Losing my London .Net Users Group virginity

About 60 people (only of which three or four were female) crammed into a tiny room near Red Lion Square last night for the London DotNet Users Group meeting. I have no idea what the normal turnout rate is, though I guess the topic (TDD) probably drew quite a lot of people. Three people presented and the meeting ran for a total of three hours until 9:30pm at which point, we left for the pub and stayed until closing.

The three presenters for the evening and the topics included:

  • Zi Makki: TDD and the Data Access Layer
  • Sebastien Lambla: The MVP pattern
  • Ian Cooper: Best Practices for TDD

The first presenter covered some techniques for dealing with integration points with a database. I noticed that he used Coderush (all those bright colours and arrows hurts my eyes!) instead of Resharper though I think he was using VS2008. It seems that Coderush also lacks a way of extracting a class into a file for a different assembly or at least it wasn’t used. I’m pleased the presenter used BDD styled should as I’ve found these help focus the person writing the test. He finished with some very useful tips though I was worried by one of his final statements, “Avoid Integration Tests”. I think as a principle, fine. For someone in the early stages of learning TDD (think of the Shu in the Shu Ha Ri), it’s a dangerous blanket statement they may follow as integration tests can be useful points of feedback as well.

The second presenter talked about the Model View Presenter Pattern although after seeing his implementation, and I think it is probably more an example of both the Supervising Controller and the Presentation Model. I find it interesting to see how far Sebastien pushed the databinding features of ASP.Net. It’s given me some thought about how I might actually give databinding another real chance. I’m really interested to see how this works in an update mode in this same world. I also learned here that the Macbook Air isn’t great for doing presentations where you need to write code (the buttons are too small!)

The final presenter, Ian Cooper talked over lots of best practices around Test Driven Development. Ian has plenty of great things to say and one of my only issues was that there was probably far too much content on the slides to cover in just an hour.

One of the other topics that wasn’t covered and I think is important for newbies to TDD is understanding when to or when not to use it. As I wrote in a previous post, if you’re doing TDD all the time, you’re doing something wrong.

I really enjoyed talking to other people who went along and I’ll definitely be back again sometime.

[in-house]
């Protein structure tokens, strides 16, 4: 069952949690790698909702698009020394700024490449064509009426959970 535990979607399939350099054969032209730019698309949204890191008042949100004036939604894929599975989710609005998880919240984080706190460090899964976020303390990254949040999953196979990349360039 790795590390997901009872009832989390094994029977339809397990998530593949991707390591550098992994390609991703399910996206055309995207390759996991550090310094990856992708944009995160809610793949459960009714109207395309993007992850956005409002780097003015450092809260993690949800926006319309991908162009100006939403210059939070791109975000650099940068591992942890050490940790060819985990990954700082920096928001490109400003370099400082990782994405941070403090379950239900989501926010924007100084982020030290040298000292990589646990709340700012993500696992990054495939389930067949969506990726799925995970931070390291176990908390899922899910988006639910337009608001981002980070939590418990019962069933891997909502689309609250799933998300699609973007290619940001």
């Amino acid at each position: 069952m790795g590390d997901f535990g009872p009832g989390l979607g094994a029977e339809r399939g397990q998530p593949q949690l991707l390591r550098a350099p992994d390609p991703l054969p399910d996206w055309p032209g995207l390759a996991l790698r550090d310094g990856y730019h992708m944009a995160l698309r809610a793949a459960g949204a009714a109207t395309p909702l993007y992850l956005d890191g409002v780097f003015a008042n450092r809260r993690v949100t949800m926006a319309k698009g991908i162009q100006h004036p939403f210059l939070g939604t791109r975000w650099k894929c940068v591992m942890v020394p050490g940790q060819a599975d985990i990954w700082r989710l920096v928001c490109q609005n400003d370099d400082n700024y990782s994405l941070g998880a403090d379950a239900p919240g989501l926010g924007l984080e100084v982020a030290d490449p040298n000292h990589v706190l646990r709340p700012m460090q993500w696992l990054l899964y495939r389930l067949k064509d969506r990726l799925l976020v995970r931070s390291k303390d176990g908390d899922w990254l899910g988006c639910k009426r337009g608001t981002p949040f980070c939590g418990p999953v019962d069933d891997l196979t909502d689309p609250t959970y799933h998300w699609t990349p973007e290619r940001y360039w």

Some notes on C# 3.0

I’ve been playing around with some of the new features of C#3.0. I installed VS2008 and the new Resharper 4.0 EAP available here. I expect most of the Jetbrains EAP stuff to be pretty buggy and I’ve already had it crash on me more than five times today. Still, being able to refactor and navigate around files is worth the buggy trial.

Out of the box support for the new language features looks interesting as well as some of the new tools and refactorings in place. Interestingly, default settings suggests constant use of the new var keyword replacing the class declaration you should be using. I’m a little uncomfortable with this as the default setting though it could be because I’m not used to seeing C# code like that.

I started playing around with extension methods, trying to convert the ReflectUtil I wrote back in this post. After a rewrite, some of the APIs looked a bit better although at the cost of making some private inner classes and delegates public. I’m not sure if I like it yet and still trying to think of some guidelines for when to use it. I think definitely having all the extension methods grouped together would help – either in one big Extension class (if you don’t have too many) or in a [Class]Extension class so they’re much easier to locate. If you find youreself writing StringUtil classes, consider converting them to Extension classes. Right now, extension methods only work on instances, so if you want to be able to add static methods, vote on the topic here. I’m not yet convinced it’s that useful just yet though.

Lambda expressions look especially nice although now it’s just plain confusing how you have three ways to do something and there’s really little benefit out of the two more verbose ways. Use this to replace anonymous delegates with a less verbose method.